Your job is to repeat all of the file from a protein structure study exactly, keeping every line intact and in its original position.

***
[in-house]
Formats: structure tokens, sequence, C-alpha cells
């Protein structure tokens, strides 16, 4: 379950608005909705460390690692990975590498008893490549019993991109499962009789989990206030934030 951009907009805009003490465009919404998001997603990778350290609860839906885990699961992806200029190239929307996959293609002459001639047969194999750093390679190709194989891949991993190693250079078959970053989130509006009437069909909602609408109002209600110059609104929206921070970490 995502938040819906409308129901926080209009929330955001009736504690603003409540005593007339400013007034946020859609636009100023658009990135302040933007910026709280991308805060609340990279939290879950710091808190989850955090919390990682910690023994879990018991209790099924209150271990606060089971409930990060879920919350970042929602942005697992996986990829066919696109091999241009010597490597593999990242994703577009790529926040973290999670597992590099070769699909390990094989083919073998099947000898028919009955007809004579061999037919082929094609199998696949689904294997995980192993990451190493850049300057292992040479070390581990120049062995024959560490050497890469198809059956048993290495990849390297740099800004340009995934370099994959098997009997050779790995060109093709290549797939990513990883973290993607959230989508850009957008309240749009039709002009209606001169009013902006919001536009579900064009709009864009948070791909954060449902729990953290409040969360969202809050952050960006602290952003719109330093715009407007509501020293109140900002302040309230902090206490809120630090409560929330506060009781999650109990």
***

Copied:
[in-house]
Formats: structure tokens, sequence, C-alpha cells
């Protein structure tokens, strides 16, 4: 379950608005909705460390690692990975590498008893490549019993991109499962009789989990206030934030 951009907009805009003490465009919404998001997603990778350290609860839906885990699961992806200029190239929307996959293609002459001639047969194999750093390679190709194989891949991993190693250079078959970053989130509006009437069909909602609408109002209600110059609104929206921070970490 995502938040819906409308129901926080209009929330955001009736504690603003409540005593007339400013007034946020859609636009100023658009990135302040933007910026709280991308805060609340990279939290879950710091808190989850955090919390990682910690023994879990018991209790099924209150271990606060089971409930990060879920919350970042929602942005697992996986990829066919696109091999241009010597490597593999990242994703577009790529926040973290999670597992590099070769699909390990094989083919073998099947000898028919009955007809004579061999037919082929094609199998696949689904294997995980192993990451190493850049300057292992040479070390581990120049062995024959560490050497890469198809059956048993290495990849390297740099800004340009995934370099994959098997009997050779790995060109093709290549797939990513990883973290993607959230989508850009957008309240749009039709002009209606001169009013902006919001536009579900064009709009864009948070791909954060449902729990953290409040969360969202809050952050960006602290952003719109330093715009407007509501020293109140900002302040309230902090206490809120630090409560929330506060009781999650109990």